Libya's militant group Ansar al-Sharia was named by the United Nations as a terrorist organization Wednesday.

The 15-member Security Council voted anonymously to add the Benghazi-based faction to the terror list at the request of Britain, France and the United States.

Ansar al-Sharia was already on the U.S. terror list for its alleged role in a series of attacks against the U.S. Special Mission and Annex in the city in 2012.

According to the UN Al-Qaida Sanctions Committee, the group, led by Mohamed al-Zahawi, is associated with the al-Qaida network in north Africa and runs training camps for foreign terrorist fighters traveling to Syria, Iraq and Mali.

The French mission to the UN welcomed the vote.

"France supports placement of #AnsarAlSharia on UN terror blacklist, moderate forces in #Libya must present a common front against #terrorism," the mission tweeted.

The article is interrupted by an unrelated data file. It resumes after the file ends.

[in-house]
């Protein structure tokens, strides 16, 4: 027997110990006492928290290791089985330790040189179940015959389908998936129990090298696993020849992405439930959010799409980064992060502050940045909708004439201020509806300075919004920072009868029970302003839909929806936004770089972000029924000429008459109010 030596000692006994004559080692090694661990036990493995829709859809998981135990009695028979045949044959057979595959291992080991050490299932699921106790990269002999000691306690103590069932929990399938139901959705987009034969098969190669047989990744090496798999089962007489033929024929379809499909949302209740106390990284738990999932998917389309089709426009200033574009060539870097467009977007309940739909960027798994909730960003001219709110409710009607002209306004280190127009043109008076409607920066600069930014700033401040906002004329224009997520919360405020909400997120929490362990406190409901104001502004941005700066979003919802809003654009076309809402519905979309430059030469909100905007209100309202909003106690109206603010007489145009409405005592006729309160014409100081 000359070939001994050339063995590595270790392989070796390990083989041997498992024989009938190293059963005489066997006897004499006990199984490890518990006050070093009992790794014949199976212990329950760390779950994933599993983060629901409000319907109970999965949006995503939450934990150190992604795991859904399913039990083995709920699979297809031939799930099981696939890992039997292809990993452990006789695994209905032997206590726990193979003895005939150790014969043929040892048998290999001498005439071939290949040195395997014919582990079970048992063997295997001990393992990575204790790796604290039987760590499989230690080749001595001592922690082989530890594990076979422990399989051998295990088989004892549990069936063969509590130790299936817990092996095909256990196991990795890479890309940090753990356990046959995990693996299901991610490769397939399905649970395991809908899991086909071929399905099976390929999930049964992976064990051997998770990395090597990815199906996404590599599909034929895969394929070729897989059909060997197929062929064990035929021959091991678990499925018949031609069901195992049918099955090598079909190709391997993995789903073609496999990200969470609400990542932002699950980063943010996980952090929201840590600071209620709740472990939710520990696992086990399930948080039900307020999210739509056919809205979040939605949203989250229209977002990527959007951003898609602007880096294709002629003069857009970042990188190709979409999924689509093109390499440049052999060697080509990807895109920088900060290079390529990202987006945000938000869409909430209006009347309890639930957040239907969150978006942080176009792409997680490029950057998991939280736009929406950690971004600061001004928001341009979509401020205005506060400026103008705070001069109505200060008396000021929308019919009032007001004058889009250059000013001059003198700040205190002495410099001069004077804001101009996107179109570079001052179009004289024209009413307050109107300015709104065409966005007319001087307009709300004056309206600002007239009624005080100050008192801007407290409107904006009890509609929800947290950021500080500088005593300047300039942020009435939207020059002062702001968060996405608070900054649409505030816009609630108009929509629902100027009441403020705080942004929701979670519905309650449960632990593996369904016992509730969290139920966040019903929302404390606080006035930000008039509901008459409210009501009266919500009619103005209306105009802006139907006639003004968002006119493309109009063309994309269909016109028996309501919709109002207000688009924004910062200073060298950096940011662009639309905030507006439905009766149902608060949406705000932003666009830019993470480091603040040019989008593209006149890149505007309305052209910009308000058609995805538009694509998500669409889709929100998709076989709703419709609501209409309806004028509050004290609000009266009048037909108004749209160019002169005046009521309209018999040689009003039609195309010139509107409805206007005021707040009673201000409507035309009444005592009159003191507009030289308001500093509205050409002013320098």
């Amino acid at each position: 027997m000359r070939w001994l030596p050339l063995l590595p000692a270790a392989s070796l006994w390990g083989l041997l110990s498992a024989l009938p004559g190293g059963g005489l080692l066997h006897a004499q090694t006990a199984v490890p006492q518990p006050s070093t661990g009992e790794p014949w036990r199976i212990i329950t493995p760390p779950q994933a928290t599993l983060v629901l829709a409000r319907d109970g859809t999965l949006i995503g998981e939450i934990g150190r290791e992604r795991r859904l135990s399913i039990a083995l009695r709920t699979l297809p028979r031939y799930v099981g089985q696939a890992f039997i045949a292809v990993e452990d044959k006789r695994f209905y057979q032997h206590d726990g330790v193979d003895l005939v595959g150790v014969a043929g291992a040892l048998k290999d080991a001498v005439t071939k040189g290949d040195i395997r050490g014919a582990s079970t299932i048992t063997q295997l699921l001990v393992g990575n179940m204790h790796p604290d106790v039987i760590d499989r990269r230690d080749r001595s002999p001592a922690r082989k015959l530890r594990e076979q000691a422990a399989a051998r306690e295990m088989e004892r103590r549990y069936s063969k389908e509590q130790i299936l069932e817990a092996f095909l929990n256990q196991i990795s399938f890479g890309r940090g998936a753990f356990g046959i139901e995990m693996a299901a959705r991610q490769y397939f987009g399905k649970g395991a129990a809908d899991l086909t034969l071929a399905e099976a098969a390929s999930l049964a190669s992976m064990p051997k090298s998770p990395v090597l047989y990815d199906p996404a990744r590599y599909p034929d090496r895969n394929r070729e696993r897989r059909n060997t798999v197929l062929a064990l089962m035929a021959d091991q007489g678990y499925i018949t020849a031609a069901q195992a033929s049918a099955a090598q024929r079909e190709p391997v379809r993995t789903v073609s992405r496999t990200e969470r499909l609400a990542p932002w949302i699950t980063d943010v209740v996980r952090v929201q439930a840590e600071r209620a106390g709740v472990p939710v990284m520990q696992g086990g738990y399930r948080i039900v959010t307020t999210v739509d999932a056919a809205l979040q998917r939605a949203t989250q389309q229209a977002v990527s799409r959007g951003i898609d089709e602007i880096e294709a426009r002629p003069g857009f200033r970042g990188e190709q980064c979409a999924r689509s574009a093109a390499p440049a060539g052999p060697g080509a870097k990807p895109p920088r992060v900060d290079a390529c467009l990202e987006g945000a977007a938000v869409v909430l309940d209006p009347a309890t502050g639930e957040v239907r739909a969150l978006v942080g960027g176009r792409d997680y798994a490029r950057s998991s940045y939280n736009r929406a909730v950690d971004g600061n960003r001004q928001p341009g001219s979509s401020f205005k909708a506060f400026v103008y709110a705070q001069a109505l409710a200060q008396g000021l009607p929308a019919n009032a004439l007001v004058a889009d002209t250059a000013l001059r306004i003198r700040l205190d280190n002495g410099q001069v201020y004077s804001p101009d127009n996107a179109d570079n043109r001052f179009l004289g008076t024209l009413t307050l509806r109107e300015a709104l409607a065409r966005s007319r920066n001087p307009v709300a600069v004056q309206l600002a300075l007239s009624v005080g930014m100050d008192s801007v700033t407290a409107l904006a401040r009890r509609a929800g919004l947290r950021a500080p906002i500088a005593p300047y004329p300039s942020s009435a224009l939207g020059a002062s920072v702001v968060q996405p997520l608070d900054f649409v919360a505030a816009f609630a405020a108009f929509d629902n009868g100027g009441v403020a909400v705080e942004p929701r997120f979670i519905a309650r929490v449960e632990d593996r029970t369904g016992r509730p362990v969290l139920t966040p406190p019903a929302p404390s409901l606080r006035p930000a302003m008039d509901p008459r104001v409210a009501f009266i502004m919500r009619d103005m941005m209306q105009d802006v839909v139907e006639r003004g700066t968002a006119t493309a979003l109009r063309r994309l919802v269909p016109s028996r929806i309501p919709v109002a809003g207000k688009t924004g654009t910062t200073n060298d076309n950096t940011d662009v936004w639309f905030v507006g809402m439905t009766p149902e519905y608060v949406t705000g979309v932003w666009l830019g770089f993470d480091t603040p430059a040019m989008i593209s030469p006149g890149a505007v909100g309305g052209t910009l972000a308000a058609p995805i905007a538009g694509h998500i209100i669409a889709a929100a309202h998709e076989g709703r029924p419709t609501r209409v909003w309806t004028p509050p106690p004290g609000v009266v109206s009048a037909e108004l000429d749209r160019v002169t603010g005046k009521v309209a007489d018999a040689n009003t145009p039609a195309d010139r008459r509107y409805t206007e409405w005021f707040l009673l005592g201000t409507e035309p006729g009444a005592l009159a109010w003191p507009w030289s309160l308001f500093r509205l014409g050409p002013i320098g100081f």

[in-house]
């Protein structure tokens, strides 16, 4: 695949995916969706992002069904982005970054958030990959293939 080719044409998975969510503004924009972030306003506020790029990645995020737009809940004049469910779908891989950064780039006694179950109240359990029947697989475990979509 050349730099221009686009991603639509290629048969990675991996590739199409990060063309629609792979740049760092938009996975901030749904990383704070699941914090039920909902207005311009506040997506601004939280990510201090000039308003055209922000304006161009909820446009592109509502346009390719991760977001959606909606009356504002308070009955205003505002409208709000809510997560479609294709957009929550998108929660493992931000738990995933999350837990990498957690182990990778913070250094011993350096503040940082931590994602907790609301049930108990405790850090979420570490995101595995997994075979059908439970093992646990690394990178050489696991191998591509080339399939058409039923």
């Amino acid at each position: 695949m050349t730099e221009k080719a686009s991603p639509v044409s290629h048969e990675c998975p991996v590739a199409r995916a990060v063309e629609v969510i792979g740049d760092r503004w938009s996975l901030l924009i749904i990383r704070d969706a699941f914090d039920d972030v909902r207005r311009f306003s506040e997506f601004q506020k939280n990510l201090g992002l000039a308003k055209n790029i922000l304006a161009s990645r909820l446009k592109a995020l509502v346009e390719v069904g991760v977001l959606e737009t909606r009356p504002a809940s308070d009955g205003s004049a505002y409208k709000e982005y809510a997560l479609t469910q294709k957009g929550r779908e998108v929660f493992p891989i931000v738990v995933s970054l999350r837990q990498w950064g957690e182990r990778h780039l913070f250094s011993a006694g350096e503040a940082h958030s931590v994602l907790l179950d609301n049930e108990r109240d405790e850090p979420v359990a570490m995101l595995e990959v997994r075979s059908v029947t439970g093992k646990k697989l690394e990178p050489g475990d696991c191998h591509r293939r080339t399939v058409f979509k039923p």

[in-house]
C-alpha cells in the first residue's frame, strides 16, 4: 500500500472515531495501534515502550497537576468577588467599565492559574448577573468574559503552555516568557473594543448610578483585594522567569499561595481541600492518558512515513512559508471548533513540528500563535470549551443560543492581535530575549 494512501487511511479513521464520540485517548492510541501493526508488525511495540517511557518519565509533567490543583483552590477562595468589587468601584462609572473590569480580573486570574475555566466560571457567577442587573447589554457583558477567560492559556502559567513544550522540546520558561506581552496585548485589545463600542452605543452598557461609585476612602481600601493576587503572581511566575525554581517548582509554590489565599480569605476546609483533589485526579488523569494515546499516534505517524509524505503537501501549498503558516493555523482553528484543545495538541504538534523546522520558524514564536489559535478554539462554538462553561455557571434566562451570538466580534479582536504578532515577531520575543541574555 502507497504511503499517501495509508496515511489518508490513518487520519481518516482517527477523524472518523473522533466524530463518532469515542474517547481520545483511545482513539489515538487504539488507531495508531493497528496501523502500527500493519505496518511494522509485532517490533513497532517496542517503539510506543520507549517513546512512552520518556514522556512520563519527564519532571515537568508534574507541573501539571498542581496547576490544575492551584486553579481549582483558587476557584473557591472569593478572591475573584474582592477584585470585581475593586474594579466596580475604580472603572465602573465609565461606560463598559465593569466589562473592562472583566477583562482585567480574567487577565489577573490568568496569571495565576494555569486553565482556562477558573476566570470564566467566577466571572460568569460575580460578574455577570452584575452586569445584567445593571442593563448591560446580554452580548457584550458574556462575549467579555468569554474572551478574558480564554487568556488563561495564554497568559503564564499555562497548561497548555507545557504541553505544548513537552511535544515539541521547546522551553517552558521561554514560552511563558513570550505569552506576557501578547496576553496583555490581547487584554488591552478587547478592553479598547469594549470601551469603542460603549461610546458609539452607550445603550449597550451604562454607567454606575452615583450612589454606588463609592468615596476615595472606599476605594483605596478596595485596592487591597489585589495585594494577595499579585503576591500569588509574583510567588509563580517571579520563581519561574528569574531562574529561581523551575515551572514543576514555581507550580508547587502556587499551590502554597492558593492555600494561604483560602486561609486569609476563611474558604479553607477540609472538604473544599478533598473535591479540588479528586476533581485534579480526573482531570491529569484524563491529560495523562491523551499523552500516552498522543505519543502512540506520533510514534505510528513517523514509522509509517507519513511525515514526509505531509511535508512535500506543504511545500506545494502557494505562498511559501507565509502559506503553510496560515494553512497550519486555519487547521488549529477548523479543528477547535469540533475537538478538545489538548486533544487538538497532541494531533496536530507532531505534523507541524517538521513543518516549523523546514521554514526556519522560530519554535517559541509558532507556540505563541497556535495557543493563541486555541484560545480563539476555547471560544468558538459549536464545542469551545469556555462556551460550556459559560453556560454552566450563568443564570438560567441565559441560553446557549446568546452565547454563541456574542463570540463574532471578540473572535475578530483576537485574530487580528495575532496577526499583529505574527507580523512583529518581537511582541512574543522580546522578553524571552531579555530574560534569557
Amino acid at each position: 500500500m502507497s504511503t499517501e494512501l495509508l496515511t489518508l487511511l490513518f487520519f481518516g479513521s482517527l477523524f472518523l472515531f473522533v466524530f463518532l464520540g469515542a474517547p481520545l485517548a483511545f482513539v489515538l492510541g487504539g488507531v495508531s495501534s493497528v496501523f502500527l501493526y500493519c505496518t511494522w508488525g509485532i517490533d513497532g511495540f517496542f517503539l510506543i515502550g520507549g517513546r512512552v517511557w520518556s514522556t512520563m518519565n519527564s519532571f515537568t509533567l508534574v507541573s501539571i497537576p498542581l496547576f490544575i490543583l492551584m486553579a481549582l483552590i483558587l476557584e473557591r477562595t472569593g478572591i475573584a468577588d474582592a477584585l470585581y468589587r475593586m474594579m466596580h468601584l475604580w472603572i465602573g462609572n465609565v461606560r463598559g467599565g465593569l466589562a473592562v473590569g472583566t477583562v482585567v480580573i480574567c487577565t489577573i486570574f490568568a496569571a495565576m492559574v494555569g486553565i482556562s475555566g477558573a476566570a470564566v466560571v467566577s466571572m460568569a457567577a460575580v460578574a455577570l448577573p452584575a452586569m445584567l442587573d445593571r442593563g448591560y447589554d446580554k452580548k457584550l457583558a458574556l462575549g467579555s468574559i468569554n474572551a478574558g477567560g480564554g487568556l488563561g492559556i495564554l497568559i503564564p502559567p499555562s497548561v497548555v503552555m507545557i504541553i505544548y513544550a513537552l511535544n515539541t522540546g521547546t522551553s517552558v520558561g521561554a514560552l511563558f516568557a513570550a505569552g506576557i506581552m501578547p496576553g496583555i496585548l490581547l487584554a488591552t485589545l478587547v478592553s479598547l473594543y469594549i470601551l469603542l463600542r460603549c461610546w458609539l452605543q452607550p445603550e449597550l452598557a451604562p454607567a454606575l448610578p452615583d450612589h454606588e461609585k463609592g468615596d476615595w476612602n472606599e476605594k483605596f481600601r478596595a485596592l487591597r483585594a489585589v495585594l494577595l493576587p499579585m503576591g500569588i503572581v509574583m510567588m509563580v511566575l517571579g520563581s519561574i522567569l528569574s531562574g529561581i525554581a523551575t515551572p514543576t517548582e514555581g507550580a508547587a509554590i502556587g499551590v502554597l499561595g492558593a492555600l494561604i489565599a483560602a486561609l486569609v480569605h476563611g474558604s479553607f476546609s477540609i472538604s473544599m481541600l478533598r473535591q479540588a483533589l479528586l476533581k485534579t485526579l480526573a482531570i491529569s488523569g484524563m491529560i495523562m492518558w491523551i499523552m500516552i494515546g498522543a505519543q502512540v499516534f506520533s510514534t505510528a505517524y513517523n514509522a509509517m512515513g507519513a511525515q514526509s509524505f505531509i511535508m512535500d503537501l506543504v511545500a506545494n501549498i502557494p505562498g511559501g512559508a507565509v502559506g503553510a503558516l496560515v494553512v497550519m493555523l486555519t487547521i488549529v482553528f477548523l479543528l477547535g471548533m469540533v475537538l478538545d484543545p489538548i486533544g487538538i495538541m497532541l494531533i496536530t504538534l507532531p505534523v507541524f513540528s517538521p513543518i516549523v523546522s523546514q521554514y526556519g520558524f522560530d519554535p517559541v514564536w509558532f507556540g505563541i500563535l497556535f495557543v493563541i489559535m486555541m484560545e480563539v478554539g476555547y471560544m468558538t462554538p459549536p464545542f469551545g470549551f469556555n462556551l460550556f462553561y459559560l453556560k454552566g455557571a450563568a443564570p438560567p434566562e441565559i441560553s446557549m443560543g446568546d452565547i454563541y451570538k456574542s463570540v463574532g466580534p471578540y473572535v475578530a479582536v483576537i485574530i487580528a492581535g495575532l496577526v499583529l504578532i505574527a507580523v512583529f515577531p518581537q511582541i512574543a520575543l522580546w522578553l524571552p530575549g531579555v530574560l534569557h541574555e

Formed after the 2011 ouster of Libya's long ruling strongman Muammar Gaddafi, the Ansar al-Sharia militia calls for enforcing sharia, or Islamic law, in the country.

In the three years since Gaddafi's ouster and death, Tripoli has struggled to restore law and order amid the continued refusal of armed militias to give up their weapons. Militias helped overthrow the late leader.

In recent weeks, Benghazi has turned into a battlefield as army troops and armed local residents fight militia groups including, Ansar al-Sharia.

The weak central government, meanwhile, has remained largely absent from the scene.

Anadolu Agency